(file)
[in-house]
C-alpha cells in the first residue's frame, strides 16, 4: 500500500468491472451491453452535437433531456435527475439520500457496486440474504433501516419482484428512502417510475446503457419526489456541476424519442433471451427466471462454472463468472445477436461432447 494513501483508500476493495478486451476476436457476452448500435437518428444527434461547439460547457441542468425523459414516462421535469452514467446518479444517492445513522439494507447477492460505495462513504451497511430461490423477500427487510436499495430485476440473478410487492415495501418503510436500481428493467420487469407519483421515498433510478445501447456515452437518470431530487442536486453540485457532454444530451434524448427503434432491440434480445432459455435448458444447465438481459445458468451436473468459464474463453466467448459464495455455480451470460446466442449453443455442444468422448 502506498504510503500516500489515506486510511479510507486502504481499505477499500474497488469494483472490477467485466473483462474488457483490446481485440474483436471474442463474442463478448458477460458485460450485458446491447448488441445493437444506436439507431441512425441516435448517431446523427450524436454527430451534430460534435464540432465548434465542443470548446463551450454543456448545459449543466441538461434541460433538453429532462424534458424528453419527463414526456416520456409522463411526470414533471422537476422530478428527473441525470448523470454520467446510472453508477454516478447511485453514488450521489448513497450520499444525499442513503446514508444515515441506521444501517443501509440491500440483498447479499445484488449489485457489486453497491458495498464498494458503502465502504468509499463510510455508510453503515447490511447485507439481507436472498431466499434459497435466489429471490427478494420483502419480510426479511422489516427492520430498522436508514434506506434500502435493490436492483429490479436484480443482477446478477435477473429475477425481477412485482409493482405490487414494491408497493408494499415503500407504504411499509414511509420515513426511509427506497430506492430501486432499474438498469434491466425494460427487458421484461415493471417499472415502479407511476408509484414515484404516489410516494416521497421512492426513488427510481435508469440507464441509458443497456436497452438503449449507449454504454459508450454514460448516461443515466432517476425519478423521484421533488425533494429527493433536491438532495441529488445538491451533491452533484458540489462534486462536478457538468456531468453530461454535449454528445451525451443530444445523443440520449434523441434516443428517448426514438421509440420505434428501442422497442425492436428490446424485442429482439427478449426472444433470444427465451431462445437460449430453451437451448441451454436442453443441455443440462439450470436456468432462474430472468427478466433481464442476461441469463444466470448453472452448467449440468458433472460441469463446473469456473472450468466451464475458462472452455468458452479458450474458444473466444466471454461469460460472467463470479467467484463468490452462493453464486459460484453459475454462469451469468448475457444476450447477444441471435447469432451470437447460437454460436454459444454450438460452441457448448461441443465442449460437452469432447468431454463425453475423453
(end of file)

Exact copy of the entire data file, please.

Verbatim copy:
[in-house]
C-alpha cells in the first residue's frame, strides 16, 4: 500500500468491472451491453452535437433531456435527475439520500457496486440474504433501516419482484428512502417510475446503457419526489456541476424519442433471451427466471462454472463468472445477436461432447 494513501483508500476493495478486451476476436457476452448500435437518428444527434461547439460547457441542468425523459414516462421535469452514467446518479444517492445513522439494507447477492460505495462513504451497511430461490423477500427487510436499495430485476440473478410487492415495501418503510436500481428493467420487469407519483421515498433510478445501447456515452437518470431530487442536486453540485457532454444530451434524448427503434432491440434480445432459455435448458444447465438481459445458468451436473468459464474463453466467448459464495455455480451470460446466442449453443455442444468422448 502506498504510503500516500489515506486510511479510507486502504481499505477499500474497488469494483472490477467485466473483462474488457483490446481485440474483436471474442463474442463478448458477460458485460450485458446491447448488441445493437444506436439507431441512425441516435448517431446523427450524436454527430451534430460534435464540432465548434465542443470548446463551450454543456448545459449543466441538461434541460433538453429532462424534458424528453419527463414526456416520456409522463411526470414533471422537476422530478428527473441525470448523470454520467446510472453508477454516478447511485453514488450521489448513497450520499444525499442513503446514508444515515441506521444501517443501509440491500440483498447479499445484488449489485457489486453497491458495498464498494458503502465502504468509499463510510455508510453503515447490511447485507439481507436472498431466499434459497435466489429471490427478494420483502419480510426479511422489516427492520430498522436508514434506506434500502435493490436492483429490479436484480443482477446478477435477473429475477425481477412485482409493482405490487414494491408497493408494499415503500407504504411499509414511509420515513426511509427506497430506492430501486432499474438498469434491466425494460427487458421484461415493471417499472415502479407511476408509484414515484404516489410516494416521497421512492426513488427510481435508469440507464441509458443497456436497452438503449449507449454504454459508450454514460448516461443515466432517476425519478423521484421533488425533494429527493433536491438532495441529488445538491451533491452533484458540489462534486462536478457538468456531468453530461454535449454528445451525451443530444445523443440520449434523441434516443428517448426514438421509440420505434428501442422497442425492436428490446424485442429482439427478449426472444433470444427465451431462445437460449430453451437451448441451454436442453443441455443440462439450470436456468432462474430472468427478466433481464442476461441469463444466470448453472452448467449440468458433472460441469463446473469456473472450468466451464475458462472452455468458452479458450474458444473466444466471454461469460460472467463470479467467484463468490452462493453464486459460484453459475454462469451469468448475457444476450447477444441471435447469432451470437447460437454460436454459444454450438460452441457448448461441443465442449460437452469432447468431454463425453475423453